COM0015: Blog Post #3 – Professional Networking


Hello…My Name is…

Prior to a couple of years ago, I’d never really considered the professional opportunities that can surround blogging and health advocacy. I don’t run a business and I had been completely oblivious to the networking opportunities that could lead to paid writing, guest posts and reciprocal sharing of resources. This has been widely regarded as a big mistake.

Sure, I had set up a personal account on LinkedIn. However, I’ve not yet made a “business” page for Lupus Interrupted. Sure, I had some cards made up that I could hand out…but it was mostly willy-nilly and, frankly, thrust upon my family and friends in the dire hope that *maybe* THEY would hand them out if they happened to meet someone who might be interested in health, advocacy, or just for kicks’n’giggles.

Then came the opportunity for me to attend the Social Capital Conference in 2013. I had had my first opportunity to professionally network not just online…but in the REAL. This is where my nemesis resides…in the social anxiety that finds me ordering pizza online, and texting or emailing friends. Go, Go SocialAnxiety Girl! *cape flailing behind* Not only did I survive my first trial by fire of meeting people I had connected with regularly online, I was able to meet handfuls more who were genuinely interested in the concept of health advocacy and blogging. I had started to understand that blogging, itself, was taken seriously, not in the ad-hoc manner in which I’d previously thought.

Having attended the conference also expanded my perspective about networking. Whereas I had previously been connecting with, obviously, people in the health industry, advocacy, or even parenting, I was negating the opportunities to network with social media specialists, digital marketing professionals and even niches like Ottawa event coordinators or local business owners.

Unfortunately, the conference is not running, and more unfortunate is that the one I would *love* to attend, BlogHer, is held out-of-city and to coordinate attending within the chaos of my reality is mind numbing. So, I’ve been looking at even smaller gatherings hosted locally and have even found workshops held at the local libraries.

My future really needs to see more of the nurturing of my online networking. I verily believe that this will increase the opportunities available for more exposure and awareness. I need to broaden my perspective to include new audiences to network with that I may have previously disregarded.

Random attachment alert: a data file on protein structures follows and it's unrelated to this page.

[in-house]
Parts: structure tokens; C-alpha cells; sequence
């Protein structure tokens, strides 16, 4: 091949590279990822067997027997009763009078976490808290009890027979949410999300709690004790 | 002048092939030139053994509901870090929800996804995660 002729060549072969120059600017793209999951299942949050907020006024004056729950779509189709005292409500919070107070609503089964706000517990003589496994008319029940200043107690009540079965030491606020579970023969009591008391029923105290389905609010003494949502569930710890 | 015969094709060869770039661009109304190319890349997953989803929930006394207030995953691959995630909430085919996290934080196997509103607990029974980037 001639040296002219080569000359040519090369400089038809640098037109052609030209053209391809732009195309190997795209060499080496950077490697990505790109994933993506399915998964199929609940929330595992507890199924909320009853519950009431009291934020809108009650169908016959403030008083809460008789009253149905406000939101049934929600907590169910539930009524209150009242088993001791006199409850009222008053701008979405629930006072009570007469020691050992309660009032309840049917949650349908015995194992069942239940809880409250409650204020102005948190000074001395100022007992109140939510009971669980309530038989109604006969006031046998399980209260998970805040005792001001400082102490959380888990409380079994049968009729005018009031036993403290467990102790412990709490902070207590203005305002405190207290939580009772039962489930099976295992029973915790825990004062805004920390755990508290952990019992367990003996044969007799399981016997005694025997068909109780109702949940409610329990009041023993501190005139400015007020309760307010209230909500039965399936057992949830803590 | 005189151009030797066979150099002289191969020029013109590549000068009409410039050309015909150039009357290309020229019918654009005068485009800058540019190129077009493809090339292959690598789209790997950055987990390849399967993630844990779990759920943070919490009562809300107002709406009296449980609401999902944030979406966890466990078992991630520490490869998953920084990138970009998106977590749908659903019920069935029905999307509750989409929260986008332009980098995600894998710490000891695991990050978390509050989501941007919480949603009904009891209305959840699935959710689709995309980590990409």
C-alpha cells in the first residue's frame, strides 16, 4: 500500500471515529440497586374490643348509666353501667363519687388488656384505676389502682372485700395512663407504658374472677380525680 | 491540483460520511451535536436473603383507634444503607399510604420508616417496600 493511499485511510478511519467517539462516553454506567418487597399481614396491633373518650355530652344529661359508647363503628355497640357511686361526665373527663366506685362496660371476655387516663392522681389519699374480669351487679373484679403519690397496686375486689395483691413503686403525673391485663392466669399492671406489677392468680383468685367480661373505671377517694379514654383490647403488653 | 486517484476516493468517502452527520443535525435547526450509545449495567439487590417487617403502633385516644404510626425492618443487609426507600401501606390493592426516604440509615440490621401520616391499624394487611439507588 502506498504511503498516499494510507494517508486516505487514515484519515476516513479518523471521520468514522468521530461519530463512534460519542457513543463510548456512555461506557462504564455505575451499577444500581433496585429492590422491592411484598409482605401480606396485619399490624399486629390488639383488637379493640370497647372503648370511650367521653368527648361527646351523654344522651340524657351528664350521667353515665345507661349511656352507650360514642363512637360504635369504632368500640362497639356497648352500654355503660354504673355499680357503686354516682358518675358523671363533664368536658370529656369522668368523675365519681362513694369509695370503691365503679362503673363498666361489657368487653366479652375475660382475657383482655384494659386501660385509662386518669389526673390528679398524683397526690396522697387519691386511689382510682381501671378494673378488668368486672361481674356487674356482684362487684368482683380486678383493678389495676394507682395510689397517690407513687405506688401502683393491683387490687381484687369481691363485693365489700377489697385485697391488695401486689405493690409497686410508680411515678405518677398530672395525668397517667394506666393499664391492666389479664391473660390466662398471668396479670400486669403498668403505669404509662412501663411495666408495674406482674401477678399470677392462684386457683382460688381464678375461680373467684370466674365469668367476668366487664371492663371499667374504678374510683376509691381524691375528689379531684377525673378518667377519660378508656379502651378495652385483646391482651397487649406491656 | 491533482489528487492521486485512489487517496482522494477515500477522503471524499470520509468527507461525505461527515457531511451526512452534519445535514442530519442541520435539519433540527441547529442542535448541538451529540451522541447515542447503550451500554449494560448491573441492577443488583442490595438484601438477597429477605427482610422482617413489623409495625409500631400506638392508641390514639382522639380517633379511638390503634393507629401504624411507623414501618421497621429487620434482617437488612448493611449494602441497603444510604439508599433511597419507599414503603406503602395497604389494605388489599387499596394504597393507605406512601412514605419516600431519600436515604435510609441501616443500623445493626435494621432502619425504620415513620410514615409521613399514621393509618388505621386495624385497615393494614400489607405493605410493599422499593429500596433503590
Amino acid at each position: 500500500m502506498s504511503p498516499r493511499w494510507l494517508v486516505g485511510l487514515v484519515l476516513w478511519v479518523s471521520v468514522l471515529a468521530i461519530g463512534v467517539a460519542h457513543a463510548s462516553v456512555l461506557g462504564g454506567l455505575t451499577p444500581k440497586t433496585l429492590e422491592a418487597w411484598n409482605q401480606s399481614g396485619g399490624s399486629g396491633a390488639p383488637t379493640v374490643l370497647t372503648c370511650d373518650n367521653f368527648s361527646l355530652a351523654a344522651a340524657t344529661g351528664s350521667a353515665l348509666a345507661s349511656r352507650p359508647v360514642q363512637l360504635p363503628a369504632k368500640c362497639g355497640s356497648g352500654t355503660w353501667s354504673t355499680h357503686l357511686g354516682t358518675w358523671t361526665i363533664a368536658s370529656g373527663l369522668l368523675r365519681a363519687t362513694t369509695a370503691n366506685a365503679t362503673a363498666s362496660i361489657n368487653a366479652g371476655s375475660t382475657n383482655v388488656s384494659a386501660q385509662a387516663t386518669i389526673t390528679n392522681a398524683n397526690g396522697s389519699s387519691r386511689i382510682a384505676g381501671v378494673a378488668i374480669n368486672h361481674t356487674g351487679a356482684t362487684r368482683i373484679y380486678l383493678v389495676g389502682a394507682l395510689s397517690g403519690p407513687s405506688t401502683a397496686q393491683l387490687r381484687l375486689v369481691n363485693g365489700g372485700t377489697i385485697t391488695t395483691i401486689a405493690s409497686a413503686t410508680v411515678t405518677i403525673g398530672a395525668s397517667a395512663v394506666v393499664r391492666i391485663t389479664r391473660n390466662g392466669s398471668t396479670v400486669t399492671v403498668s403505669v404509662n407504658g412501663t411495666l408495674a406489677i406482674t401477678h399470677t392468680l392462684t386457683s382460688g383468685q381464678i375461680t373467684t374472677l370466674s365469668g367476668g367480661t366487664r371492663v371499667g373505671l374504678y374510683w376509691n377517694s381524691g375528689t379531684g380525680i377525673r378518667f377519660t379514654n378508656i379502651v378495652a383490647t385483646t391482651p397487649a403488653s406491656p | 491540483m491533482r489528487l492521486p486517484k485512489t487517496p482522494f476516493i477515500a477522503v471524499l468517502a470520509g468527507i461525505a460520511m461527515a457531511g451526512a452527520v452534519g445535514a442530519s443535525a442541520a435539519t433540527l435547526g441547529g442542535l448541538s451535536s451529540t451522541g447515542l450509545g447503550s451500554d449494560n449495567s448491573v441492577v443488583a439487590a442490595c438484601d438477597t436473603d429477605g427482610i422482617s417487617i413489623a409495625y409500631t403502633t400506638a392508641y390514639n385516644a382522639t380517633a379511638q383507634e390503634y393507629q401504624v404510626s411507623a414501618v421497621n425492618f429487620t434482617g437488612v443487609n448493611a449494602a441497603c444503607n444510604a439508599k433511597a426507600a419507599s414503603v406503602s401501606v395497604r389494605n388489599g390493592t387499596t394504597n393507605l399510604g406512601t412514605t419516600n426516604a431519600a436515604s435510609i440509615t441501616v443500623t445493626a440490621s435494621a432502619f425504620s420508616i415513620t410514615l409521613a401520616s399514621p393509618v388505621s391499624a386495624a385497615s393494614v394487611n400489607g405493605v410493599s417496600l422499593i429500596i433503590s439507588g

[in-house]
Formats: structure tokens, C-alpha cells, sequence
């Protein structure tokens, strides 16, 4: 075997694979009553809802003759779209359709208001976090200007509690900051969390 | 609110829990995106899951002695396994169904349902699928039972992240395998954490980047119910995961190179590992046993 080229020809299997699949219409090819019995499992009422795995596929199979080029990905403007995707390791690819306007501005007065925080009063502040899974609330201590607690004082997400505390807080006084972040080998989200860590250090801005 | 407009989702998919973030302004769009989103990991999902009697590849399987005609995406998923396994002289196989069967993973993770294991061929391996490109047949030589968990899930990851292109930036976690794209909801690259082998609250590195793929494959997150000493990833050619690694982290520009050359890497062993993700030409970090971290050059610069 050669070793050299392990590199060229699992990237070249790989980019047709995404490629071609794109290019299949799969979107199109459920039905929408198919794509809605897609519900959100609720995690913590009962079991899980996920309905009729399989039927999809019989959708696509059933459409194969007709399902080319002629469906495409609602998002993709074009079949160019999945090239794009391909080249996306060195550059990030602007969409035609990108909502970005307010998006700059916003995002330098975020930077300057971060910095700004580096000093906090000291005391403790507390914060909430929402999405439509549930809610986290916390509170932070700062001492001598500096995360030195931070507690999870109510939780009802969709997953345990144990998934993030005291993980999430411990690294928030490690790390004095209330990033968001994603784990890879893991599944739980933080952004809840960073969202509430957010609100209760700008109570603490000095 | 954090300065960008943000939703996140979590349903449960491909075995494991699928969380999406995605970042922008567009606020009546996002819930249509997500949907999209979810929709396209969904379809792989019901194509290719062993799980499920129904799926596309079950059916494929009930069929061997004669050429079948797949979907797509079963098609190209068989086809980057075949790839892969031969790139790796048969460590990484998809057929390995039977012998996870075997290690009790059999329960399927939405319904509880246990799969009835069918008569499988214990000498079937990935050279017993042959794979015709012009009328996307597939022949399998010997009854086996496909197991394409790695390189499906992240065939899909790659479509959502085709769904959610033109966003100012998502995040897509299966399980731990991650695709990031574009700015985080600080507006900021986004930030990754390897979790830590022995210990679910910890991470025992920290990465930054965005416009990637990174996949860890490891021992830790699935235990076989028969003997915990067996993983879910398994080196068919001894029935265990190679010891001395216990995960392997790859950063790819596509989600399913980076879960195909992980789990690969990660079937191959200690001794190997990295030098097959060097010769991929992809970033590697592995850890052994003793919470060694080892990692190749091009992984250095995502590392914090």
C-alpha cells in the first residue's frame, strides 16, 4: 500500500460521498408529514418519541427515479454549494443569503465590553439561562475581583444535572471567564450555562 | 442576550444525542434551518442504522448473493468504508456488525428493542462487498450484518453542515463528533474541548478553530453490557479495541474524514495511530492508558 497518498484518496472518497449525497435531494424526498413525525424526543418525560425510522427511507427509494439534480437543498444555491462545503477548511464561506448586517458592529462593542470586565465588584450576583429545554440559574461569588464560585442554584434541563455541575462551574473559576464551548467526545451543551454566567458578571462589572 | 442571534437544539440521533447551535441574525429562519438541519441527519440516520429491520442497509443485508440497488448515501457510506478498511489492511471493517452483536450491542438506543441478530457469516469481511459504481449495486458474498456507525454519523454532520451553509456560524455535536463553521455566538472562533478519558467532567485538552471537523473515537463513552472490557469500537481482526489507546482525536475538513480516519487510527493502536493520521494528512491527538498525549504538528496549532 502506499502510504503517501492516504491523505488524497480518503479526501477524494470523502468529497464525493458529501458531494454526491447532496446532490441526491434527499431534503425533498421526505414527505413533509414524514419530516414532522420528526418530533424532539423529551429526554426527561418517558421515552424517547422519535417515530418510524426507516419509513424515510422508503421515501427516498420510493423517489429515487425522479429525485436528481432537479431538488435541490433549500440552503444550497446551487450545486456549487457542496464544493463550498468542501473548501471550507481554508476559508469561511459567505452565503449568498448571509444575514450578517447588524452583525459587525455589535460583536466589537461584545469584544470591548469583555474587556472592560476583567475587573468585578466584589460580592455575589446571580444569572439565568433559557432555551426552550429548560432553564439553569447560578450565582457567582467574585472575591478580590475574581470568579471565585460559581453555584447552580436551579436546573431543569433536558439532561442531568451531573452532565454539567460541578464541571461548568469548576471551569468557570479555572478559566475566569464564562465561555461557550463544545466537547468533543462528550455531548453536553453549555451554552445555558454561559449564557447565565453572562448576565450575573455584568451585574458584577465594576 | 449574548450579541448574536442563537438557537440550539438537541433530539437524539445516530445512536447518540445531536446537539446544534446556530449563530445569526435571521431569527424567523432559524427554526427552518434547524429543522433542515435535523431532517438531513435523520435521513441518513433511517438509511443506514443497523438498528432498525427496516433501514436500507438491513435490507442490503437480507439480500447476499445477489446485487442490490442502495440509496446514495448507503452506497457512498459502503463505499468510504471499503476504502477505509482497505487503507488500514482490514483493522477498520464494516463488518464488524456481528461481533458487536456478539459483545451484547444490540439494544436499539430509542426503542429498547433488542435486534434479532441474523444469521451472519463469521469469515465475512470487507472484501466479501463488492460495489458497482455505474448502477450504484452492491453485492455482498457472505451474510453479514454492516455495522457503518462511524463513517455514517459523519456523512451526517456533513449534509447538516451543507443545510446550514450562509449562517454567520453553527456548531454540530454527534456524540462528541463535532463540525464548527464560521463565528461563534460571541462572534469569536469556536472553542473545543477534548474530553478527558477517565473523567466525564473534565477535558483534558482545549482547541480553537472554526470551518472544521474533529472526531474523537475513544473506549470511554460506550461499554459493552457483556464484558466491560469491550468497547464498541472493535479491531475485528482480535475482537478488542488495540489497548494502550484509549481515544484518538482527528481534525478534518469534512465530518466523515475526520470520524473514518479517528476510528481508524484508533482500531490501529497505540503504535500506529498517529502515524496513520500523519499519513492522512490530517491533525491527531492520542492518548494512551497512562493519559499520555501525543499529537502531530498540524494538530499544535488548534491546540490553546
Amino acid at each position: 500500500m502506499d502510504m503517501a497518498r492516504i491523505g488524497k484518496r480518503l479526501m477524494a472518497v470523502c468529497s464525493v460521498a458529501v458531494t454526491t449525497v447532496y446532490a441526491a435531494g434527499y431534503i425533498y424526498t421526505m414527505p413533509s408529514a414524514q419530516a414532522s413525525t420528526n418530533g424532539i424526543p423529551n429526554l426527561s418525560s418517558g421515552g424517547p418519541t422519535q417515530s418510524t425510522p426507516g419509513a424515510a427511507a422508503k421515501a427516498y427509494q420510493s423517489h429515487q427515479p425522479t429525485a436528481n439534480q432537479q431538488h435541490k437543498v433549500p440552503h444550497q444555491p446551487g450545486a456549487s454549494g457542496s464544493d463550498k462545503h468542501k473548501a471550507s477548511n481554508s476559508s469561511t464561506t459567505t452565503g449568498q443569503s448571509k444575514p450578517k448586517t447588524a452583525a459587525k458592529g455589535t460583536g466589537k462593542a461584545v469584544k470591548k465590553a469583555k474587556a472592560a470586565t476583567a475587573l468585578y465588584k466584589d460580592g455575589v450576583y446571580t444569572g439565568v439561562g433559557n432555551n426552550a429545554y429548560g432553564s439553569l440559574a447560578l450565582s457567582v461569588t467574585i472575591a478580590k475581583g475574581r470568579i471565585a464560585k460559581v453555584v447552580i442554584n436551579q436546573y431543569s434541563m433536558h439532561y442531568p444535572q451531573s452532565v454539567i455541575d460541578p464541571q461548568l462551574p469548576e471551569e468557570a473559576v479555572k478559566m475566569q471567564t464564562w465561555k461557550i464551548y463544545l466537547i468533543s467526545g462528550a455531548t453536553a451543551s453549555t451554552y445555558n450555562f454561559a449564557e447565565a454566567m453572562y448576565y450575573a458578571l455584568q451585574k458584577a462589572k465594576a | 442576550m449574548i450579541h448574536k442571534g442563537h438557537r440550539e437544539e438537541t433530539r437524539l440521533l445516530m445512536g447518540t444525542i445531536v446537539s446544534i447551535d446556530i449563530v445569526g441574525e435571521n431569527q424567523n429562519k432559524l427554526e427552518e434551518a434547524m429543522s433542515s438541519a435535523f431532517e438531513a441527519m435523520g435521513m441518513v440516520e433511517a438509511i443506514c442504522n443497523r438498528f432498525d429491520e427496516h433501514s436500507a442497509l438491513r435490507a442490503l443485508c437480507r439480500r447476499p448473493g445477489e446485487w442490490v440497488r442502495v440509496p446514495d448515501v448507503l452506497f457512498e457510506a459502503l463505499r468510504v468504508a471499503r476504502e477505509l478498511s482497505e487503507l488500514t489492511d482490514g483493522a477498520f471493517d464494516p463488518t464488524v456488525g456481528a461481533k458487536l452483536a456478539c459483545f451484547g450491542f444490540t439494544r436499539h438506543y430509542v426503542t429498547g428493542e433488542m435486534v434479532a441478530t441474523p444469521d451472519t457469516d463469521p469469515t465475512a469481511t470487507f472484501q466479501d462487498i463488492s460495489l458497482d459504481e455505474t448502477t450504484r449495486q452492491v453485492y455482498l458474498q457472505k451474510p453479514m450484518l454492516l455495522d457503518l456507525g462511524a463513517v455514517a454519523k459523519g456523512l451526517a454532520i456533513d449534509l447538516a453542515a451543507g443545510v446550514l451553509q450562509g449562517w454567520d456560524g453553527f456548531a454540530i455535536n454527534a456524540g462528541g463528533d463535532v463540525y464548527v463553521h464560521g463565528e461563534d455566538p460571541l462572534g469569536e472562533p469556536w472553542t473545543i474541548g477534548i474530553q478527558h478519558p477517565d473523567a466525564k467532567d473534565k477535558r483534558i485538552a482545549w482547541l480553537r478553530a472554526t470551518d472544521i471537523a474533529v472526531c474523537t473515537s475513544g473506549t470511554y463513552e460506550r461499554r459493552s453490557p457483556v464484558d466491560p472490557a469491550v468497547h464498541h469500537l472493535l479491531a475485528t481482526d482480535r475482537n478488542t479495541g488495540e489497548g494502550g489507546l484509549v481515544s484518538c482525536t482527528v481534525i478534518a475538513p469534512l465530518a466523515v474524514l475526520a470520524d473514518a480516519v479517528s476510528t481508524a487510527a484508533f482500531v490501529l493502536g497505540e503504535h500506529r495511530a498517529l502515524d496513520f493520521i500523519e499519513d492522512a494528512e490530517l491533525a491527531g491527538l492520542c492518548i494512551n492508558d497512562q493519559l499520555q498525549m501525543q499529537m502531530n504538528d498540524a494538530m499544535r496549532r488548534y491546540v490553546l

Strategy? This is a very new concept, to actually put goals into words and words into actions. I will regularly be checking sites like EventBrite for local social networking events and better plan around the chaos to ensure my ability to attend. Online, I have included a broader target audience to include more local connections, and to use the #Ottawa on my posts and in my searches/filters in order to add valuable connections across all platforms where Lupus Interrupted can be found.

What has been an unexpected obstacle that you’ve encountered in your professional networking endeavours?

One thought on “COM0015: Blog Post #3 – Professional Networking

  1. First, I am not a professional blogger or social media specialist. However, interestingly, I had a conversation just last week with a colleague who was lamenting over his failed attempts to gain any traction among readers with a blog he created to chronicle his adventures as a leisurely car enthusiast. He was expressing his frustration with the fact that as an amateur blogger – forced to attend to his writing outside of his day job – he would put his heart and soul into crafting blog posts that he was sure would attract and inspire some sort of reaction from readers, but did so to no avail. This prompted him to increasingly divide his time as a blogger between promoting the blog among potential audiences and the actual development of content for his posts. He acknowledged that he was becoming discouraged, and joked that, “I built IT, so why aren’t THEY coming?!”.

    Clearly blogging is not for the faint of heart, but it sounds as though you already have an established audience that will continue to follow you as long as you continue to provide them with the content they have come to expect of you. It’s true that expanding your network is key to keeping your message out there and growing your readership, but perhaps you can spearhead a local or online “meet-up” to have the discussions you require regarding options for networking? Maybe faculty within the Algonquin College Social Media Certificate Program can assist you with this effort? I am certain you are not alone in your need for this type of support!

    Best of luck with Lupus Interrupted, and if you can provide more information about the initiative, that would be great: lupus is a disease that has touched my family.

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